Have you ever happened upon a customer service experience so good it was completely uneventful? Surprisingly, often the best you can do for a client is to be invisible.
Maria is a waitress my husband and I had several months back at a local steakhouse. Her timing was perfect. The drinks remained filled, but she wasn’t bothersome. She was just perky enough without seeming fake. Her effortless interaction would have made it easy to miss how spectacular she really was. Maria was perfectly forgettable, and it blew me away.
This service was, in a word, magical. The magic behind Maria was how she completely got rid of herself. She was almost an extra in our dinner scene. The night wasn’t about her, or about empty drinks, or cold food; it was about my husband and I sharing our day and enjoying each other’s time.
What are the common, everyday requests from your customers? In Maria’s case she knew that her customers ask for refills, so she’d bring them a new drink before they ever had to raise an empty glass. This is obvious when you think about it, but how often has your beverage been wanting even at your favorite restaurant?
Let’s pretend you’re in a manufacturing or distribution role. How many times a day are you asked for shipping confirmation or tracking? Could you anticipate the needs ahead of time and give them the information before it’s requested? You’re taking away a to-do item before it ever makes the list.
You might be “just a customer” in a restaurant but you can still think of the kinds of things that your server can do to be invisible but make your experience better. Here are some more examples for other industries:
- Marketing – Why not have different sizes of your client’s logos ready to go at a moment’s notice? That way you don’t have to create them on request.
- Healthcare – Before a patient returns to the front desk to schedule their appointment six months out, why not look up dates your provider is available that are at that interval?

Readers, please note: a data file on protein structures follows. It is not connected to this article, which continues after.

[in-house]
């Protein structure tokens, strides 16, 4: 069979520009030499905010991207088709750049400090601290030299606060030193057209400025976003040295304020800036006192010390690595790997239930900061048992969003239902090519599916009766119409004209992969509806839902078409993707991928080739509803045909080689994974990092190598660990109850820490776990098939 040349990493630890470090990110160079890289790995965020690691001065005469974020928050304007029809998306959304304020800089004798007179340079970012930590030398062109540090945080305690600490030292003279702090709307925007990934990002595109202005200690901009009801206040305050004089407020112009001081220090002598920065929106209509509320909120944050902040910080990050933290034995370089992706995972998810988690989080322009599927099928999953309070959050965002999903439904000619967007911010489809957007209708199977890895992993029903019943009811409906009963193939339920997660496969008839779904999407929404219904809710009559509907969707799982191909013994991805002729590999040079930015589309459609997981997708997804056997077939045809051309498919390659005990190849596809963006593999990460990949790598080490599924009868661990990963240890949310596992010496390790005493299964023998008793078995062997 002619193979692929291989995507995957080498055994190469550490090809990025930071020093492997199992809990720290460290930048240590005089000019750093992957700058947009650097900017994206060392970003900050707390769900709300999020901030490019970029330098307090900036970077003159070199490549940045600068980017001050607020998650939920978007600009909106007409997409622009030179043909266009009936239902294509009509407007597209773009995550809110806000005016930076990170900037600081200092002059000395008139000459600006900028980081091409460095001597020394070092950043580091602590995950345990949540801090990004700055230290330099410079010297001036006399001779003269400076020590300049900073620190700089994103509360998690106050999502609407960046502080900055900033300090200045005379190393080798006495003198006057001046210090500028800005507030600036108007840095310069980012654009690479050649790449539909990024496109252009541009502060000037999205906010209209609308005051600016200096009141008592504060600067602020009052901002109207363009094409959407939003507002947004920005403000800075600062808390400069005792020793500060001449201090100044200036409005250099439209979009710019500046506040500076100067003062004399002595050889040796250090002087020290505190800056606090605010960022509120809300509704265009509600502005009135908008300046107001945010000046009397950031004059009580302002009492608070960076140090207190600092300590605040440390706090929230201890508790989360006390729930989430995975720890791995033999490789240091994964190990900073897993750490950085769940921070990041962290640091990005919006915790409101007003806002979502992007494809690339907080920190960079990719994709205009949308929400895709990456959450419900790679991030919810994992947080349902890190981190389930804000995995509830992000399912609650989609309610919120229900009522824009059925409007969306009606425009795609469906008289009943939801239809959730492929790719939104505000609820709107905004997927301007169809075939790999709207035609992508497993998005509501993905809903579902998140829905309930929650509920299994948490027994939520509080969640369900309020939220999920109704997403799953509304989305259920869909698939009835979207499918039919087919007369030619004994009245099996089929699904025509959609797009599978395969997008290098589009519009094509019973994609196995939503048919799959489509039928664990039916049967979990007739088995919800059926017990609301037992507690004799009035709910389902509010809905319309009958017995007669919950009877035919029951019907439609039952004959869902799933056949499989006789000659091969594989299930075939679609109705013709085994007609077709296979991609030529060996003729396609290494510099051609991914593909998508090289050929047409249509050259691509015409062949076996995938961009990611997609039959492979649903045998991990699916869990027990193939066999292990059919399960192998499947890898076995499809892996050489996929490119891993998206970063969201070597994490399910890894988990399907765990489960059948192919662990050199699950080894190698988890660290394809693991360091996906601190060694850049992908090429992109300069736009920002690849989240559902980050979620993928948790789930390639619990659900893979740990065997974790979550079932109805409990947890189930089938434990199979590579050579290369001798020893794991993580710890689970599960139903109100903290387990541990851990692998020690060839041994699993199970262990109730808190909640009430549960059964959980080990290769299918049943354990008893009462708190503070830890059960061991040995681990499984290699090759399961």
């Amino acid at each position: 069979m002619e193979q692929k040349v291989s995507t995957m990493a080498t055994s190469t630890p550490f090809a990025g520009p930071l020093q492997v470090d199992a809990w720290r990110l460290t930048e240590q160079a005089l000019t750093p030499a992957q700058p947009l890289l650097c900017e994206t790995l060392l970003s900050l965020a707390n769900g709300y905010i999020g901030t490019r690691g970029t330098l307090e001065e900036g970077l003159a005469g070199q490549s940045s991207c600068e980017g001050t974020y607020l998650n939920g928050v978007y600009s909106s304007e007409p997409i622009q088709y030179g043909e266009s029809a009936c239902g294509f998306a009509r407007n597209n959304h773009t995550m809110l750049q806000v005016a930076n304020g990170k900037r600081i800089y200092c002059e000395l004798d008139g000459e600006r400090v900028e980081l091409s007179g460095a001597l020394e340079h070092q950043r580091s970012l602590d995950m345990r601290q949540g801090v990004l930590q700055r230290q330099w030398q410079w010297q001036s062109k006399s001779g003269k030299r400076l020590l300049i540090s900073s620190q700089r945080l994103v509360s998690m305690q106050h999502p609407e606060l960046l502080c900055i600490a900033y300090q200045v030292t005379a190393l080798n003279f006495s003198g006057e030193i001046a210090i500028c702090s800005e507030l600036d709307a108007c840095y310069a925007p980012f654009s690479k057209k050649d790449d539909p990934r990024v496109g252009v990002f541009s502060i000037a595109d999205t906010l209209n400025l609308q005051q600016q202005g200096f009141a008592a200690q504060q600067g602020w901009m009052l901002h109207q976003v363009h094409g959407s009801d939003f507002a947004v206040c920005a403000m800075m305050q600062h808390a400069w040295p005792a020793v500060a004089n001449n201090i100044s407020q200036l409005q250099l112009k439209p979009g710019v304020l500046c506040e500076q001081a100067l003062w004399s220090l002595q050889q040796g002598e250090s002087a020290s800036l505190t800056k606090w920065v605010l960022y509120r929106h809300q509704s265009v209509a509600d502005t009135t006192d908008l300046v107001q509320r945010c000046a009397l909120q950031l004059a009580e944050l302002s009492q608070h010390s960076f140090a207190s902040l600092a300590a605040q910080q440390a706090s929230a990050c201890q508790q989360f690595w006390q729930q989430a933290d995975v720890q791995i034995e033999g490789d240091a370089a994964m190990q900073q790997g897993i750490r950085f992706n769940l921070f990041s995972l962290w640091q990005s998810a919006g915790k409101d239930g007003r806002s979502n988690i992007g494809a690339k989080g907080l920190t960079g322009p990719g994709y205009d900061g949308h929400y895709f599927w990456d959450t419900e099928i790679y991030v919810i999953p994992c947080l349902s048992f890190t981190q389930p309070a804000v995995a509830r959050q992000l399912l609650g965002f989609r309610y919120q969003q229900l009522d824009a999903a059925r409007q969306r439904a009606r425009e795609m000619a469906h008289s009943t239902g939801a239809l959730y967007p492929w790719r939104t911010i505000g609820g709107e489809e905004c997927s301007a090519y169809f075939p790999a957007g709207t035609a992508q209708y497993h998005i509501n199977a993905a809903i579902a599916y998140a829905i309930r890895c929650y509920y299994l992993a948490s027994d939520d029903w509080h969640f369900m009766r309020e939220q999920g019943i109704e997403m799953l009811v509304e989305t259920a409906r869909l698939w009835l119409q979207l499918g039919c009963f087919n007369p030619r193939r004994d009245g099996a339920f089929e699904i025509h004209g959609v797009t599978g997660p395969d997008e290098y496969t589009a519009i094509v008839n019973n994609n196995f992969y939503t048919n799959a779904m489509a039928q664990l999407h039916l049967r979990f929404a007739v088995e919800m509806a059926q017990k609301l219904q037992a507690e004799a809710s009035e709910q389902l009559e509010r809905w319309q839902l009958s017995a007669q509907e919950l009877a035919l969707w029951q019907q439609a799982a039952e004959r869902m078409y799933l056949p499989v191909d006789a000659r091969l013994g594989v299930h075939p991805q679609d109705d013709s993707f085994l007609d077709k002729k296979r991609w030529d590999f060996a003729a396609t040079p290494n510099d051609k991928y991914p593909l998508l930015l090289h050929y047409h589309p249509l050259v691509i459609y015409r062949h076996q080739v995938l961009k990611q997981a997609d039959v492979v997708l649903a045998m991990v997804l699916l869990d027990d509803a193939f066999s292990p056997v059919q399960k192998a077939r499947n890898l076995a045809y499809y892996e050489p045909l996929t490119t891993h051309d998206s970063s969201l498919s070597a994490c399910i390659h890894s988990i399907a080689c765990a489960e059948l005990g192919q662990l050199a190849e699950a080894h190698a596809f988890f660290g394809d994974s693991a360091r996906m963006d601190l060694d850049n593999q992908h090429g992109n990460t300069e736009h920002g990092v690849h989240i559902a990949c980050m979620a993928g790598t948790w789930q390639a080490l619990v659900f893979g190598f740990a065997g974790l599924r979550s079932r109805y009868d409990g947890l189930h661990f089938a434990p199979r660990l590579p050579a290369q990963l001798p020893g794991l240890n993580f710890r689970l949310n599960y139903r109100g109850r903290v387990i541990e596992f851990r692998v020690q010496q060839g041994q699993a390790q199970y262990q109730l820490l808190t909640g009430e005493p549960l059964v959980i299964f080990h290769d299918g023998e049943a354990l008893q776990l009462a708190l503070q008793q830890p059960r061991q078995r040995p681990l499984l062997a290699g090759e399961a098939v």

- Accounting – If a customer asks for reports about once a month, why not run them in advance to save them time?
- Retail – If you have regulars, why not have a “face book” of pictures and names for your front desk staff to review during their down times?
When the shoe is on the other foot and we’re doing the servicing we often try to get our needs met. We just want to be liked, what’s the harm in that? The problem lies in our ego. Ego keeps us from seeing the perspective of others clearly. It keeps us caught up in the “what’s in it for me” mentality, and we can lose sight of why those clients chose us in the first place. Here’s a hint: it was for their reasons, not yours.
Everyone is important, but sometimes we need to look in the mirror and realize that humility is both highly elusive and incredibly valuable. When we put ourselves first, others take notice and don’t want to be around us. But when we put others first, they appreciate our sacrifice—even if it ends up being invisible!
When we can get rid of ourselves we’re able to anticipate the needs of others and tend to them before they ever realize the need is there. Become the equivalent of background noise. The experience you provide should be so spectacular that no one sees it coming, or going.
Be like Maria. Anticipate the needs of your customers, and do your best to be invisible. You’ll be almost forgettable, but not quite. And that will keep people engaged and coming back. Bon appetit!